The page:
The article is somewhat disingenuous – no mention of (for example) US cyber attacks such as Stuxnet, the use by various states of UAVs for surveillance outside their own borders, the use of drone strikes/targeted assassinations etc etc., although all of these could easily have found a place in a genuinely objective discussion of the issues raised here.

June 10, 2013 at 15:35

Nonsense!  Generation X is not on board with your commons theory.  America is returning to Isolationism.  We will be better off for it.  2 generation tried policing the world.  It has made a few Americans rich and filled the rest of America with shame, sorrow and misery.  It has also left us broke.  If you want to fool around in international affairs, grab a rifle and have at it.  Expect no help and buy your own bullets.

The Global Commons theory belongs in the same trash can as Manifest Destiny.  The sooner the better.

June 10, 2013 at 14:11

"China is continuing to acquire sophisticated weapons systems from Russia in an effort to gain dominance in the commons."

China only has one aircraft carrier and has no overseas military bases, how to dominant the "commons". This is ludicrous talk. China's weapons systems are mainly defensive in nature like the DF anti ship missile, designed to ward off hostile threats and enemy encirlement.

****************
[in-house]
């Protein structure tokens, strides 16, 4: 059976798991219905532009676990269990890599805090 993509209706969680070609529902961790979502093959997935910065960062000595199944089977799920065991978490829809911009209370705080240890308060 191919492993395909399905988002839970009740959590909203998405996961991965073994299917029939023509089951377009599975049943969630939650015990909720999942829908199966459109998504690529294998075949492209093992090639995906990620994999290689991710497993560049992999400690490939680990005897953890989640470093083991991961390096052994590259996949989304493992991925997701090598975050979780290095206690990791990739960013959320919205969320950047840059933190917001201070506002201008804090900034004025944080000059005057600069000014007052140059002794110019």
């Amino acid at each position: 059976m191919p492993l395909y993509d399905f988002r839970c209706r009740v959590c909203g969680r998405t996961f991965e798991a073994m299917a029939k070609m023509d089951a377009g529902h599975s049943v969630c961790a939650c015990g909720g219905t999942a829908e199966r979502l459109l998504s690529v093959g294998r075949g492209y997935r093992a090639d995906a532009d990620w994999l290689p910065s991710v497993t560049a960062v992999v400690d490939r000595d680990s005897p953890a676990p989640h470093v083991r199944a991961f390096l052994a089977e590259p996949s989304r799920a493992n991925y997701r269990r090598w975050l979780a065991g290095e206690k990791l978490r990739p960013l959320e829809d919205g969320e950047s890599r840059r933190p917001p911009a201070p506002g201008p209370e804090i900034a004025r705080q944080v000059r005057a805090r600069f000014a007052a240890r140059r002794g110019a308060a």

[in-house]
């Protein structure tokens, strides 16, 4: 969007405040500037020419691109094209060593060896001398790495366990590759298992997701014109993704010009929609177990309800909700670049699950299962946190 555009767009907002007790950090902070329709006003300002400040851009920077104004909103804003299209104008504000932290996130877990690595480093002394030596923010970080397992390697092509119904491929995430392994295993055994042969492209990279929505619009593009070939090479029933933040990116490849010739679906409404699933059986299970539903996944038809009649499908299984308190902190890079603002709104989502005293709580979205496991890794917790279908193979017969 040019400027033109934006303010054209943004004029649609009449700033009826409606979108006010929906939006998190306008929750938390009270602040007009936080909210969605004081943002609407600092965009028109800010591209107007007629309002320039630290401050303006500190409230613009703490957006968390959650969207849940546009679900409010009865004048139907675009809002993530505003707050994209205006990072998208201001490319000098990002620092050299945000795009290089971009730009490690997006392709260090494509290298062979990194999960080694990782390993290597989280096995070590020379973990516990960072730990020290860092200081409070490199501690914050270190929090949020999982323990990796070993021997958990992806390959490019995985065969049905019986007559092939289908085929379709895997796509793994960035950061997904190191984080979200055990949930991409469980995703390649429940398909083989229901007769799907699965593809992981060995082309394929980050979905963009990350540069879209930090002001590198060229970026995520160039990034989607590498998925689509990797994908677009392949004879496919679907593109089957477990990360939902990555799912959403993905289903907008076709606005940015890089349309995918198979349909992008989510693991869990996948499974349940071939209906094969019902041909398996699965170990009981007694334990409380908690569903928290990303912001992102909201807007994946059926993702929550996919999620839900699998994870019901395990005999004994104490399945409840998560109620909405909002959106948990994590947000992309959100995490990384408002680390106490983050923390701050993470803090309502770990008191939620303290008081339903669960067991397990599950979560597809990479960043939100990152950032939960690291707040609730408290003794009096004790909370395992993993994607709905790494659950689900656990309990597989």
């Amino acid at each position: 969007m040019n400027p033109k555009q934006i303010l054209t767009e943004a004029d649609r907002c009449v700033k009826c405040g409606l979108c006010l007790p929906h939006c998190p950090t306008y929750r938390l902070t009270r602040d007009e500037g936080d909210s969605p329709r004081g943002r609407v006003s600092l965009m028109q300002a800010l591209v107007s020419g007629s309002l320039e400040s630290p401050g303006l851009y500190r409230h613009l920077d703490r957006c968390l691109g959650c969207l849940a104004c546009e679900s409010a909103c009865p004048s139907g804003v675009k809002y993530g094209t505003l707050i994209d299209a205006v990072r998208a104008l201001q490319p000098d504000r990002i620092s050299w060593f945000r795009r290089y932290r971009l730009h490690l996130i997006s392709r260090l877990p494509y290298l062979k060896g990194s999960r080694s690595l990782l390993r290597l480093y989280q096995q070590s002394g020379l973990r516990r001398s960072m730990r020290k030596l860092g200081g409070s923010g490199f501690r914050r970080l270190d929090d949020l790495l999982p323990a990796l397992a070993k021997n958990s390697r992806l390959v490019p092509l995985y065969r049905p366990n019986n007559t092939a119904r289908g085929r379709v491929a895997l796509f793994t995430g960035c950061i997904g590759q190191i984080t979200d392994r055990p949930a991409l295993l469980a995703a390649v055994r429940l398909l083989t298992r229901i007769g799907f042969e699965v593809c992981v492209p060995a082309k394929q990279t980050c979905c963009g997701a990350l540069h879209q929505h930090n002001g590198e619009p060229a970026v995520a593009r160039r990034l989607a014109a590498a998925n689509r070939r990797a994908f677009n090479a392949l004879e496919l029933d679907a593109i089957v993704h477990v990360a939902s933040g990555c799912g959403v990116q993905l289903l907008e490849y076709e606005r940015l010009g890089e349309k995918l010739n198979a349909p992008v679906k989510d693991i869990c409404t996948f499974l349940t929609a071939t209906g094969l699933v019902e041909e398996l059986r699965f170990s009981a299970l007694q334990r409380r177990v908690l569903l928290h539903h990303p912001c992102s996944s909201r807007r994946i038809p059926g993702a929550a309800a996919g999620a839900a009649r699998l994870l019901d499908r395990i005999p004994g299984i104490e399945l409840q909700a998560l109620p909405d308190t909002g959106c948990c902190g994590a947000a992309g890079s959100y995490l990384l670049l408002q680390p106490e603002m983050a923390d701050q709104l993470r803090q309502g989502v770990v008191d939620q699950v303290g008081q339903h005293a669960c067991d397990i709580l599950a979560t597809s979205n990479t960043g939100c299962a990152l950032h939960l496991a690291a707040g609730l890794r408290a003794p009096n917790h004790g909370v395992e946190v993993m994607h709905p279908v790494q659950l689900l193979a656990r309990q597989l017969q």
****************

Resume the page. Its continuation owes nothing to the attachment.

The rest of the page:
Leonard R.
June 10, 2013 at 13:20

The article is a good restatement of facts. But it does not answer one basic question. Is there any evidence Beijing respects or even recognizes the idea of the commons? 

I see no such evidence. Everything I see tells me Beijing rejects the idea, just as it rejects western notions of intellectual property rights. If I'm correct, that raises an obvious question. What will it take to insure freedom of the seas, skies and cyber realms?

There is a cemetery in Manila with twenty-eight Congressional Medal of Honor winners and seventeen-thousand other dead American soldiers, sailors and Marines buried with them.  

Maybe that is what it will take again. 

Share your thoughts

Your Name
Your Email
required, but not published
Your Comment

Sign up for our weekly newsletter
The Diplomat Brief